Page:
Nobody likes to produce so much saliva that they’re drooling, but a lack of saliva production is problematic, too. Saliva lubricates your esophagus so food can easily slide towards your stomach. Saliva also contains digestive enzymes and it keeps bacteria from getting out of control in your mouth. Sucking on candy and chewing sugar-free gum promotes saliva secretion, although eating sour fruits may be more effective and healthier.
Saliva is a liquid that’s secreted into your mouth primarily from three pairs of glands -- the parotid, submandibular and sublingual glands. There are also hundreds of tiny glands located throughout your mouth, throat and lips. Saliva is mainly water -- about 98 percent -- but it also contains some mucus, salt, enzymes, antibacterial compounds and chemicals that buffer acid. In addition to providing lubrication and killing harmful bacteria, saliva helps to digest starchy and fatty foods. Saliva is released at all times of the day and night, although its peak production occurs when you taste, smell and think of food. When healthy, you produce 2 or 3 pints of saliva per day, which equals almost 10,000 gallons in your lifetime.
Lack of Saliva Production
A lack of saliva production has many causes, but it always leads to a condition commonly called dry mouth, although doctors sometimes refer to it as xerostomia. Possible causes of dry mouth include salivary gland injury or disease -- such as Sjögren's syndrome -- side effect from taking medication, complication from receiving cancer treatment, extreme dehydration, loss of blood and chronic mouth breathing. Dry mouth leads to many complications such as bad breath, painful swallowing, higher risk of dental infections and gum disease, difficulty talking and poor sense of taste.
Stimulating Saliva Secretion
Consult with your doctor before trying to increase your saliva production because it may not be a smart thing to do if your glands are injured or diseased, or if your body is severely dehydrated. If you get the thumbs up from the doc and want to take a natural approach, then try eating fruits that are sour or tart such as lemon, lime, grapefruit or cranberry. Sour fruits are acidic and they make your mouth pucker, which triggers saliva release. It’s probably best to suck on a piece of sour fruit prior to a meal because drinking too much acidic juice may upset your stomach. Go easy with the fruit because you may actually feel some tingling or mild pain in your saliva glands as they contract. Eating soup at room temperature can also increase saliva secretion, especially if you add fresh tomato slices or a little tomato juice. Sipping some water with a little vitamin C powder added, sucking on ice-cubes or chewing gum containing xylitol may also help.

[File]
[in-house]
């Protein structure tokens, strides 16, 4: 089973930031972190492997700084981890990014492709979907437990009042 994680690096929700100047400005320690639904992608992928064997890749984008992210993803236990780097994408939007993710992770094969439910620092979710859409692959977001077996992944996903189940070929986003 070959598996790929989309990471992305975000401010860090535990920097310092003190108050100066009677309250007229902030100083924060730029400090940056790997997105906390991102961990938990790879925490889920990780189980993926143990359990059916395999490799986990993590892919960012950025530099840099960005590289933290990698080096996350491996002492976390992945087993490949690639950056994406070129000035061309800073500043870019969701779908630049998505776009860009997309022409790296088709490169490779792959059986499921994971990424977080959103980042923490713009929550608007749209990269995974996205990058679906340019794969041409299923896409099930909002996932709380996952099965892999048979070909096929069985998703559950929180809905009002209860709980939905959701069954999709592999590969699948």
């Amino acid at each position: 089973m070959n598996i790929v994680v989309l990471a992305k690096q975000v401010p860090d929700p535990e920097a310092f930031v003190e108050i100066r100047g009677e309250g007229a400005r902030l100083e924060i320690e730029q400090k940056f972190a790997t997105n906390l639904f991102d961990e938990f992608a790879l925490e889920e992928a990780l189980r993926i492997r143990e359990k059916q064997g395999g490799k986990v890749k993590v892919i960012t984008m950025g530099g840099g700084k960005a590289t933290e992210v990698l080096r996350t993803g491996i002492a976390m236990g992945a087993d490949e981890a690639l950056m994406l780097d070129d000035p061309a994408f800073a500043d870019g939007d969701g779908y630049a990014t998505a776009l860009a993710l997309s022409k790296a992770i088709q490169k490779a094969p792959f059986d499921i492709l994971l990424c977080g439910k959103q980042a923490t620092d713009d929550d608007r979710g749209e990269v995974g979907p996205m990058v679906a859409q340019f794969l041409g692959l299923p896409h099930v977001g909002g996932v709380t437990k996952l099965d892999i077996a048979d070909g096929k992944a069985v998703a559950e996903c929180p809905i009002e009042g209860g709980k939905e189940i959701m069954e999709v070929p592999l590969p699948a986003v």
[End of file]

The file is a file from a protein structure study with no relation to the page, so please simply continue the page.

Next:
Things to Avoid
There are many things that can aggravate dry mouth such as using mouthwash containing alcohol or peroxide, drinking alcoholic beverages -- especially tannin-rich red wine -- and consuming coffee, tea or soda pop. You should also avoid eating salty food such as nuts, dry food such as crackers or popcorn and sugary desserts. Don’t forget to ask your doctor if dry mouth is a known side effect of any medications that you may be on.
- Human Biochemistry; Charles Dreiling
- Textbook of Functional Medicine; David S. Jones
- Textbook of Nutritional Medicine; Melvyn Werbach and Jeffery Moss
- MayoClinic.com: Excessive Saliva
Sirah Dubois is currently a PhD student in food science after having completed her master's degree in nutrition at the University of Alberta. She has worked in private practice as a dietitian in Edmonton, Canada and her nutrition-related articles have appeared in The Edmonton Journal newspaper.